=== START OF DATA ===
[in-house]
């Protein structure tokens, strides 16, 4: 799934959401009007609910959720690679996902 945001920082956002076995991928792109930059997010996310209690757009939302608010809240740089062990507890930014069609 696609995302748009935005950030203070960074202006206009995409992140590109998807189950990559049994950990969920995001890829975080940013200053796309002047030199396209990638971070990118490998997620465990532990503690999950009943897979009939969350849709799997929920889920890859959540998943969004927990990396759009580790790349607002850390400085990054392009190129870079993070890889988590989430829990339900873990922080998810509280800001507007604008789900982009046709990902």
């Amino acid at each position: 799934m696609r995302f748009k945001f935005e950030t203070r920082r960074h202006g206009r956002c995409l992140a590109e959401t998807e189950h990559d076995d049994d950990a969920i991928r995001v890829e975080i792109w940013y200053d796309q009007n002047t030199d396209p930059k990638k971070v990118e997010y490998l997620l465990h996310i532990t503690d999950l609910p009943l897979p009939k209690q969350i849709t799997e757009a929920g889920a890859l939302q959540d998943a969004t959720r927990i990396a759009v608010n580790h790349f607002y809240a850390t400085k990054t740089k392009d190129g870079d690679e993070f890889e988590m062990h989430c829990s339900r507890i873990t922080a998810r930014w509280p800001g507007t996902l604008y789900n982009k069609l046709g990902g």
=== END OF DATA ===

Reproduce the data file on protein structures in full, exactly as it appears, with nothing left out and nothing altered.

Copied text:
[in-house]
């Protein structure tokens, strides 16, 4: 799934959401009007609910959720690679996902 945001920082956002076995991928792109930059997010996310209690757009939302608010809240740089062990507890930014069609 696609995302748009935005950030203070960074202006206009995409992140590109998807189950990559049994950990969920995001890829975080940013200053796309002047030199396209990638971070990118490998997620465990532990503690999950009943897979009939969350849709799997929920889920890859959540998943969004927990990396759009580790790349607002850390400085990054392009190129870079993070890889988590989430829990339900873990922080998810509280800001507007604008789900982009046709990902």
């Amino acid at each position: 799934m696609r995302f748009k945001f935005e950030t203070r920082r960074h202006g206009r956002c995409l992140a590109e959401t998807e189950h990559d076995d049994d950990a969920i991928r995001v890829e975080i792109w940013y200053d796309q009007n002047t030199d396209p930059k990638k971070v990118e997010y490998l997620l465990h996310i532990t503690d999950l609910p009943l897979p009939k209690q969350i849709t799997e757009a929920g889920a890859l939302q959540d998943a969004t959720r927990i990396a759009v608010n580790h790349f607002y809240a850390t400085k990054t740089k392009d190129g870079d690679e993070f890889e988590m062990h989430c829990s339900r507890i873990t922080a998810r930014w509280p800001g507007t996902l604008y789900n982009k069609l046709g990902g």